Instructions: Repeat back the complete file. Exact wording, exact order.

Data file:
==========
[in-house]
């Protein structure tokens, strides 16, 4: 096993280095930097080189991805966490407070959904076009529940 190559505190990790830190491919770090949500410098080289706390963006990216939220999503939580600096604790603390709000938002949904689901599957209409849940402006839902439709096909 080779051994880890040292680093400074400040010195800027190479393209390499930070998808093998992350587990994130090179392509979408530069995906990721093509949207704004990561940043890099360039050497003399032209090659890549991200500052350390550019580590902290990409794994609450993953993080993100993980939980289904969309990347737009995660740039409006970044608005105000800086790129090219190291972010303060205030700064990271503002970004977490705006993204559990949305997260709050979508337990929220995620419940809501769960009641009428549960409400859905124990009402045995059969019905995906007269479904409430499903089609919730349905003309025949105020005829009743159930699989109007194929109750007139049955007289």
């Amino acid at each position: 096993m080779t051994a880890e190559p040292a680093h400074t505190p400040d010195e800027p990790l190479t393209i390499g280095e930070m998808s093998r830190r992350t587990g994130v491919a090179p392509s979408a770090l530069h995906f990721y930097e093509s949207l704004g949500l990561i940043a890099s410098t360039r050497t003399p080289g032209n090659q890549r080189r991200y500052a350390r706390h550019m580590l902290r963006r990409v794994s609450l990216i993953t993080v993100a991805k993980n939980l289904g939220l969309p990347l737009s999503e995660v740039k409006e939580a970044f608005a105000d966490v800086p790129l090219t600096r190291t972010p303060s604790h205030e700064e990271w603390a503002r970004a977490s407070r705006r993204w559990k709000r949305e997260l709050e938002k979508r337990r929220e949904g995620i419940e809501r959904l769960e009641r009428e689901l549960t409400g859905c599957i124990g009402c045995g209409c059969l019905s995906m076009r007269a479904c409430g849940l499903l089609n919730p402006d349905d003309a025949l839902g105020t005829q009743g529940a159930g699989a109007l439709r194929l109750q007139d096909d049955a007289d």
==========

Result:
[in-house]
């Protein structure tokens, strides 16, 4: 096993280095930097080189991805966490407070959904076009529940 190559505190990790830190491919770090949500410098080289706390963006990216939220999503939580600096604790603390709000938002949904689901599957209409849940402006839902439709096909 080779051994880890040292680093400074400040010195800027190479393209390499930070998808093998992350587990994130090179392509979408530069995906990721093509949207704004990561940043890099360039050497003399032209090659890549991200500052350390550019580590902290990409794994609450993953993080993100993980939980289904969309990347737009995660740039409006970044608005105000800086790129090219190291972010303060205030700064990271503002970004977490705006993204559990949305997260709050979508337990929220995620419940809501769960009641009428549960409400859905124990009402045995059969019905995906007269479904409430499903089609919730349905003309025949105020005829009743159930699989109007194929109750007139049955007289």
């Amino acid at each position: 096993m080779t051994a880890e190559p040292a680093h400074t505190p400040d010195e800027p990790l190479t393209i390499g280095e930070m998808s093998r830190r992350t587990g994130v491919a090179p392509s979408a770090l530069h995906f990721y930097e093509s949207l704004g949500l990561i940043a890099s410098t360039r050497t003399p080289g032209n090659q890549r080189r991200y500052a350390r706390h550019m580590l902290r963006r990409v794994s609450l990216i993953t993080v993100a991805k993980n939980l289904g939220l969309p990347l737009s999503e995660v740039k409006e939580a970044f608005a105000d966490v800086p790129l090219t600096r190291t972010p303060s604790h205030e700064e990271w603390a503002r970004a977490s407070r705006r993204w559990k709000r949305e997260l709050e938002k979508r337990r929220e949904g995620i419940e809501r959904l769960e009641r009428e689901l549960t409400g859905c599957i124990g009402c045995g209409c059969l019905s995906m076009r007269a479904c409430g849940l499903l089609n919730p402006d349905d003309a025949l839902g105020t005829q009743g529940a159930g699989a109007l439709r194929l109750q007139d096909d049955a007289d």